Chapter 2. Satellites and High-Altitude Platforms

  1. Madhavendra Richharia1 and
  2. Leslie David Westbrook2

Published Online: 7 JUN 2010

DOI: 10.1002/9780470665619.ch2

Satellite Systems for Personal Applications: Concepts and Technology

Satellite Systems for Personal Applications: Concepts and Technology

How to Cite

Richharia, M. and Westbrook, L. D. (2010) Satellites and High-Altitude Platforms, in Satellite Systems for Personal Applications: Concepts and Technology, John Wiley & Sons, Ltd, Chichester, UK. doi: 10.1002/9780470665619.ch2

Author Information

  1. 1

    Knowledge Space Ltd, UK

  2. 2

    QinetiQ Ltd, UK

Publication History

  1. Published Online: 7 JUN 2010
  2. Published Print: 23 JUL 2010

Book Series:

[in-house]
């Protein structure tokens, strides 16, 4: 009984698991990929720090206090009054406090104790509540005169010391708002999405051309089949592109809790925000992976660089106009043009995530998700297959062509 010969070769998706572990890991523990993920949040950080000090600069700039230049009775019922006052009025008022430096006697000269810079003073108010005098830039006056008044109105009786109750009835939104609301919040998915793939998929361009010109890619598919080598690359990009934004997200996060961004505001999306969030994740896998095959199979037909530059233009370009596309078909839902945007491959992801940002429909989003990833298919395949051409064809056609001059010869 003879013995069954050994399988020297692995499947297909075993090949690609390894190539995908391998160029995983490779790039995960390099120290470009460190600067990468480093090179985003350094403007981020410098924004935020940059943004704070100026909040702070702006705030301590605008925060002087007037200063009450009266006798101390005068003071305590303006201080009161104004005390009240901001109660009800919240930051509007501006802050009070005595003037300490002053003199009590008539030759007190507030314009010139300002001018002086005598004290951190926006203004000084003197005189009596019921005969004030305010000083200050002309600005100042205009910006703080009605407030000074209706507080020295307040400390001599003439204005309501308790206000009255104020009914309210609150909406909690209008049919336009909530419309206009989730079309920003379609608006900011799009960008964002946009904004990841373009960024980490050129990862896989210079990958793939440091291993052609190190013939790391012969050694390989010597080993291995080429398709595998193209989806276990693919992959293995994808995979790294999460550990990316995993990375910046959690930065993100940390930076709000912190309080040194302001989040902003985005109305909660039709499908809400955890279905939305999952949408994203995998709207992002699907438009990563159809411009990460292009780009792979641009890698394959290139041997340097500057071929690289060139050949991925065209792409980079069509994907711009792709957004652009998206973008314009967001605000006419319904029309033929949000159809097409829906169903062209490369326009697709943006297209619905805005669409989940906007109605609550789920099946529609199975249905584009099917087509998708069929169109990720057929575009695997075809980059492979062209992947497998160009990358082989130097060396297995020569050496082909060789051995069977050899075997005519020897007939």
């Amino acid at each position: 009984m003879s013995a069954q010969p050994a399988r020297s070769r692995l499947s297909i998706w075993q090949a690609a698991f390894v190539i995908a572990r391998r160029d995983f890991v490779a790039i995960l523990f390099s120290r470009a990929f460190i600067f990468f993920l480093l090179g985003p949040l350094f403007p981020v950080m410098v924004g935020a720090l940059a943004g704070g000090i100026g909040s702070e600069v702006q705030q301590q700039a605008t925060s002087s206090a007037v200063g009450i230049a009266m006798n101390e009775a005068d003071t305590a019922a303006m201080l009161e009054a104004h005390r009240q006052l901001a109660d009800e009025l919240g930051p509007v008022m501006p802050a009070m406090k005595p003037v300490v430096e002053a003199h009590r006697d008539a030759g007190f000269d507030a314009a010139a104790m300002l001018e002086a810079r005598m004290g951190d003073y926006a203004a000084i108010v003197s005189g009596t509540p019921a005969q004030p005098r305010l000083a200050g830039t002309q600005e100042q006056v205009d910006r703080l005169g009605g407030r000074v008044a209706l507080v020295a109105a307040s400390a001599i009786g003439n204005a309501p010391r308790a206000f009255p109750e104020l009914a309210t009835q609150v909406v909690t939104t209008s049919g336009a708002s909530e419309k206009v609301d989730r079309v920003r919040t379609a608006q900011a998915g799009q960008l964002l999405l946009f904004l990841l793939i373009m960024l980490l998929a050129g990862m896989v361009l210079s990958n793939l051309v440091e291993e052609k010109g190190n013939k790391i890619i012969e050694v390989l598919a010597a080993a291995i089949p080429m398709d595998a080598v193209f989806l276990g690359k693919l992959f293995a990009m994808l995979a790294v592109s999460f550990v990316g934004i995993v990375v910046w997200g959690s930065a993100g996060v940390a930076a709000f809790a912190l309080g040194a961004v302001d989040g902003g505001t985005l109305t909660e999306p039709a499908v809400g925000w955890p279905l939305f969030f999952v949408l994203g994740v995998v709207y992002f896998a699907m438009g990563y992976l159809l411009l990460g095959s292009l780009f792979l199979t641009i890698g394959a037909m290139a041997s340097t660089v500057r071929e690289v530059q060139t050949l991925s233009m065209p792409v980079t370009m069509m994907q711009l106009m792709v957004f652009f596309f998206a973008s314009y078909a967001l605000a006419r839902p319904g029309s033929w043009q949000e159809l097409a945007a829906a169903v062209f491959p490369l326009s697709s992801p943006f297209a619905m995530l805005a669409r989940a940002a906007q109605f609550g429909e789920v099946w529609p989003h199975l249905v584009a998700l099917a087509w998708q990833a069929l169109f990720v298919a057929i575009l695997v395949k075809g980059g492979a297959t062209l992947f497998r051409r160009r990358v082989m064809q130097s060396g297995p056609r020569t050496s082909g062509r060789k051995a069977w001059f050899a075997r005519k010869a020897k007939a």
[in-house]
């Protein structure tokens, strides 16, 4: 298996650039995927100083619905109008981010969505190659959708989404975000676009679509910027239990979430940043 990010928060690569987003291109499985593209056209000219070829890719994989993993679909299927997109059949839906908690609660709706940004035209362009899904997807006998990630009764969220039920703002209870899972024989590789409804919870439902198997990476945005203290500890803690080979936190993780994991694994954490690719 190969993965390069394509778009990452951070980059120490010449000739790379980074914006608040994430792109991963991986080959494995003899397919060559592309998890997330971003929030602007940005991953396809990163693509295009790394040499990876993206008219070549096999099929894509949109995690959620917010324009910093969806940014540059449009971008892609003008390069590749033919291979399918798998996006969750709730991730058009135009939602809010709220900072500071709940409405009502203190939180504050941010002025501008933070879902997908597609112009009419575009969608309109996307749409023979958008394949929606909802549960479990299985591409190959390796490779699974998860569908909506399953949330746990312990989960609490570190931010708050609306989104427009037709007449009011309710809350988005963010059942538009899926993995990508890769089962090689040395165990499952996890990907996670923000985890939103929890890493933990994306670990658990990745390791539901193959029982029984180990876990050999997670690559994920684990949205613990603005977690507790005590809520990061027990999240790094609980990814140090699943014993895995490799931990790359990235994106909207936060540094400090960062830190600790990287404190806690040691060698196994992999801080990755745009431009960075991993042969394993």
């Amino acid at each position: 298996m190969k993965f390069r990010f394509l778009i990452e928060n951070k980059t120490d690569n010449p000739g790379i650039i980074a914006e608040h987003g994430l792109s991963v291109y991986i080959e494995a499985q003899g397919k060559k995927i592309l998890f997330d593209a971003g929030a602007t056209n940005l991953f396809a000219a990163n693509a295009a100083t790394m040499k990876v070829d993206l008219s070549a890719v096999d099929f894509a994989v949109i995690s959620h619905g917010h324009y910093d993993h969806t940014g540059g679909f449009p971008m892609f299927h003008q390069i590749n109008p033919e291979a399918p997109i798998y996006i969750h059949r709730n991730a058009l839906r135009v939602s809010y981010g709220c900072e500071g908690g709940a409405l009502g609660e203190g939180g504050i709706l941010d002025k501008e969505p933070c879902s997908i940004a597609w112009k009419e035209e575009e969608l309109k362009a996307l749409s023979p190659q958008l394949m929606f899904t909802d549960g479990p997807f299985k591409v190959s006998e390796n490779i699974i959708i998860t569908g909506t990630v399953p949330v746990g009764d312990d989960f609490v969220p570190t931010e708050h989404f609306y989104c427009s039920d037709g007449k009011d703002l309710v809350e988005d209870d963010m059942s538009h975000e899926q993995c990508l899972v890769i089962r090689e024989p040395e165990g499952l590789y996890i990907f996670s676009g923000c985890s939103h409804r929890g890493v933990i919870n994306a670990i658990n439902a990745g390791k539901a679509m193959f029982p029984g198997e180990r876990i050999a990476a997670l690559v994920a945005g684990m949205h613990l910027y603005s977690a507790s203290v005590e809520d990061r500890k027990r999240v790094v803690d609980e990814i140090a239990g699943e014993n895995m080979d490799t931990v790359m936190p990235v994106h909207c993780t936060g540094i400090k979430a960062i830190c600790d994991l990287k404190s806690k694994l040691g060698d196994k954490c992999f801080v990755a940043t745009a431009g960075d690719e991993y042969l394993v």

1. Wiley Series on Wireless Communications and Mobile Computing

Book Series Editors:

  1. Dr Xuemin (Sherman) Shen BSc, MSc, PhD3 and
  2. Dr Yi Pan BEng, MEng, PhD4

Series Editor Information

  1. 3

    University of Waterloo, Canada

  2. 4

    Georgia State University, USA

ISBN Information

Print ISBN: 9780470714287

Online ISBN: 9780470665619



  • satellites and high-altitude platforms;
  • coverage, region of Earth's surface - visibility from satellite at any given time and ‘track’;
  • orbital motion - motion of man-made satellites around the Earth, following laws of physics;
  • two-body problem, satellite motion and six orbital parameters - the Keplerian elements;
  • geostationary satellite visibility coverage;
  • geostationary satellite, continuous visibility from ground - preferred by communication systems;
  • geodetic model in current use - by GPS, the World Geodetic System 1984 (WGS84);
  • High-Altitude Platforms (HAPs) - a low-altitude quasi-geostationary orbit;
  • Unmanned Aerial Vehicles (UAVs) and NASA Cosmic Ray Energetics And Mass (CREAM) scientific balloon;
  • large tethered aerostat with payload radome


This chapter contains sections titled:

  • Introduction

  • Satellites

  • High-Altitude Platforms

  • Revision Questions

  • References